By WAYNE PARRY Associated Press
The U.S. gambling industry is adopting a new responsible marketing code that will ban sports books from partnering with colleges to promote sports wagering, bar payments to college and amateur athletes for using their name, image or likeness, and end the use of the terms “free” or “risk-free” to describe promotional bets.
The American Gaming Association told The Associated Press on Tuesday the changes are necessary to keep up with developments in the fast-growing legal sports betting industry, which currently operates in 33 states plus Washington, D.C. The group is the national trade association for the commercial gambling industry.
But they also follow criticism of the gambling industry from regulators and those who treat gambling addiction; several states are outlawing the kind of betting partnerships covered by the code, and others are taking a renewed look at overall sports betting advertising.
One New York congressman has introduced legislation that would ban all online and digital sports betting advertising.
“It has always been important that we get sports betting right,” said Bill Miller, the association’s president and CEO. “It’s always been our No. 1 interest in creating a high bar for responsible advertising and protecting consumers.”
He also acknowledged the updated code takes into account things “that the industry has taken some jabs on.” But he said it was always the association’s goal to proactively update its marketing code; the association will review it annually from now on.
Keith Whyte, executive director of the National Council on Problem Gambling, praised the new rules.
“The AGA’s code is an important standard for the gambling industry, and we are glad to hear about these updates,” he said. “The code is so important because many sports fans are underage, and we also know that people who gamble on sports have higher rates of gambling problems.”
The new rules, to which all the association’s members have agreed, also require that anyone depicted in sports betting advertising be at least 21 years old. They also restrict advertising to media where at least 73.6 percent of the audience is reasonably expected to be 21 or older.
Although the new rules take effect immediately, companies that have existing advertising campaigns in place that would be affected by them will be allowed to continue them until July 1.
There are five partnerships between the gambling industry and colleges that promote or advertising sports betting.
They include a deal between Michigan State University and Caesars Entertainment and one between Caesars and Louisiana State University that led to the university sending emails to students — including some who were too young to legally bet — encouraging them to “place your first bet (and earn your first bonus).”
The University of Colorado Boulder’s 2020 deal with sports book PointsBet included a $30 referral bonus every time someone signed up on PointsBet with the university’s promo code and placed a bet. In January, the university ended the referral bonuses but the larger deal remains in place.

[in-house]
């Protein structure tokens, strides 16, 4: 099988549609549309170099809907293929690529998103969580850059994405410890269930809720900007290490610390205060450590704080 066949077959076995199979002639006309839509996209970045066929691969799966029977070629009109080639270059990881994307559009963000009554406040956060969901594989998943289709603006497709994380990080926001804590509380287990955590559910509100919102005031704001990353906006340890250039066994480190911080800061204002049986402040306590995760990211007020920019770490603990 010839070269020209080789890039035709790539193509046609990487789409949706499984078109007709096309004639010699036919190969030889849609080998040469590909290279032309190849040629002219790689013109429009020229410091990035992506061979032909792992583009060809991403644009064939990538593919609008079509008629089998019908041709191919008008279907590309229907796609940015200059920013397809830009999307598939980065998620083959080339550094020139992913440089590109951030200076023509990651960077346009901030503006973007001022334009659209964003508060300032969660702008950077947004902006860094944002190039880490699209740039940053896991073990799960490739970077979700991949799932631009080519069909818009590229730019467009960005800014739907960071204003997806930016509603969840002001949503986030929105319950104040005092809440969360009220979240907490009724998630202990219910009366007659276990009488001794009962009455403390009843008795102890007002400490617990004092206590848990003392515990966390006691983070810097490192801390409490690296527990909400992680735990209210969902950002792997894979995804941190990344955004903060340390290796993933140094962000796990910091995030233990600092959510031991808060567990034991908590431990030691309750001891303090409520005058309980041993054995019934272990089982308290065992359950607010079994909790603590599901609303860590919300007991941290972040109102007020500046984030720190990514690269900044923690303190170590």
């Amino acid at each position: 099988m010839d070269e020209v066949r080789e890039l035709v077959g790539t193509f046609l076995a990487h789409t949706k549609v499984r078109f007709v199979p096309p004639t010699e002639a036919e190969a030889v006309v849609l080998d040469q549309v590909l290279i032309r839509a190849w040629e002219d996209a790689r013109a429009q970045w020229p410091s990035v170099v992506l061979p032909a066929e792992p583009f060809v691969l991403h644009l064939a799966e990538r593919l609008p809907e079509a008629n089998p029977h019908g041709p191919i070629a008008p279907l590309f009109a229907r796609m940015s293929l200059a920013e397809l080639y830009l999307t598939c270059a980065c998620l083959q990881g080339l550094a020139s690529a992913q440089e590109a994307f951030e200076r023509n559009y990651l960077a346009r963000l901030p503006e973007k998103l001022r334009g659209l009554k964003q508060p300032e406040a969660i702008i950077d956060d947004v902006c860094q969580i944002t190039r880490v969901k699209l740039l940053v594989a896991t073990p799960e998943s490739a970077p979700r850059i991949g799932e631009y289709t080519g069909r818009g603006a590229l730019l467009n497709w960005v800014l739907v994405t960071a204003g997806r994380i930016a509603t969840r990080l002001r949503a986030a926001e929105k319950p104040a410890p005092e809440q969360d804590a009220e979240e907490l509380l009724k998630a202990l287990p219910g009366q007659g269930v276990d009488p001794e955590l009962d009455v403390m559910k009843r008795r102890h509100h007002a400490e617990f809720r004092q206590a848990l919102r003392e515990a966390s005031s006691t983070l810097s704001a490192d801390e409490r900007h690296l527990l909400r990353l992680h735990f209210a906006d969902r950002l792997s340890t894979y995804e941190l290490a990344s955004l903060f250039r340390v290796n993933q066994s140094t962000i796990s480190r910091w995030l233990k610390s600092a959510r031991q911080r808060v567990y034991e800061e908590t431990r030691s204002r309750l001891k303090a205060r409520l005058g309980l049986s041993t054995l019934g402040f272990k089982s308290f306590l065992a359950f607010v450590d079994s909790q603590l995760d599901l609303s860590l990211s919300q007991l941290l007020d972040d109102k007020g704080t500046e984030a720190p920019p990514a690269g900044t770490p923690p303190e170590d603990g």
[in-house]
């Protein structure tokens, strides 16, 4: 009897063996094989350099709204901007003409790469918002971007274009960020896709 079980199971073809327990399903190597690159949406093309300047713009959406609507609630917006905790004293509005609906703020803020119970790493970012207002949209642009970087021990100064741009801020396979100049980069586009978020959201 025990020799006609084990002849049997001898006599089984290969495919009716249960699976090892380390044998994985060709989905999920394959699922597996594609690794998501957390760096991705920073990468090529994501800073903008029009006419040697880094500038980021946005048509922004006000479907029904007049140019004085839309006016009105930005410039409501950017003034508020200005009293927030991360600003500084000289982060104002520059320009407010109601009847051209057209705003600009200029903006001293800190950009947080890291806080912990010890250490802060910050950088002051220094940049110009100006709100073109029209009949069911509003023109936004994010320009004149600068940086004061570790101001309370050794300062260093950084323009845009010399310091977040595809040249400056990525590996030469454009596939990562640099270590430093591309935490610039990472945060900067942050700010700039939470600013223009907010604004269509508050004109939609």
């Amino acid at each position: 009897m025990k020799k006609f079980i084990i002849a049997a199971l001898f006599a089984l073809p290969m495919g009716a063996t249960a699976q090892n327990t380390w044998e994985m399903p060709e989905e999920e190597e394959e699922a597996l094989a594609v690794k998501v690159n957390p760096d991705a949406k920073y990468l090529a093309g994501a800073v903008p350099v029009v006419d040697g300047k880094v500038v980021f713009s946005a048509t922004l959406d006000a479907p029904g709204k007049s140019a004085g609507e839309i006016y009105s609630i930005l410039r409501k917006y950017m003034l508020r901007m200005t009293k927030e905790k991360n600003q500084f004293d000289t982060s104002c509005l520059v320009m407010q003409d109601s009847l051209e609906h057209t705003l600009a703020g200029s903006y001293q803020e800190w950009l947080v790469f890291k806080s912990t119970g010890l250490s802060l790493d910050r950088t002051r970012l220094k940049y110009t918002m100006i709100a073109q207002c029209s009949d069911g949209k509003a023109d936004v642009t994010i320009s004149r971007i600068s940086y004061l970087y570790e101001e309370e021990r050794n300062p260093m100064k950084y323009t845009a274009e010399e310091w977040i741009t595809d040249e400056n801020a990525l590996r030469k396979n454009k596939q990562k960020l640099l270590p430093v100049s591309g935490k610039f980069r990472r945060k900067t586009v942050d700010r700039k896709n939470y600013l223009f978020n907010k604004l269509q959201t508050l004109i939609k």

PointsBet also has a deal with Maryland, and Superbook has one with the University of Denver.
Individual states are moving to require what the association is doing on its own.
The New York State Gaming Commission adopted rules in February prohibiting advertisements being sent to people under age 21, and banning the use of language such as “free” or “risk-free” in promotions — something most of the major sports books have already done on their own.
Ohio recently fined three sports books for such terminology, and Massachusetts and Pennsylvania are among states that also ban its use. Ohio also fined DraftKings for sending direct mail advertisements to people younger than 21.
New Jersey has a pending bill to prohibit sports book partnerships with public colleges or universities, and one that “condemns the over-proliferation of pro-gambling ads in New Jersey.”
U.S. Rep Paul Tonko, a New York Democrat, has introduced a bill that would prohibit online and digital sports betting advertising.
“In the years since the Supreme Court legalized sports betting, these unfettered advertisements have run rampant, with betting companies shelling out billions to ensure they reach every screen across America,” he said. “Congress must take the necessary steps to reel in an industry with the power to inflict real, widespread harm on the American people.”
And on Monday, U.S. Sen Ric hard Blumenthal, a Connecticut Democrat, wrote to 66 colleges and universities asking for information on their efforts to form partnerships with sports books, to prevent underage gambling among students, and treat gambling addiction.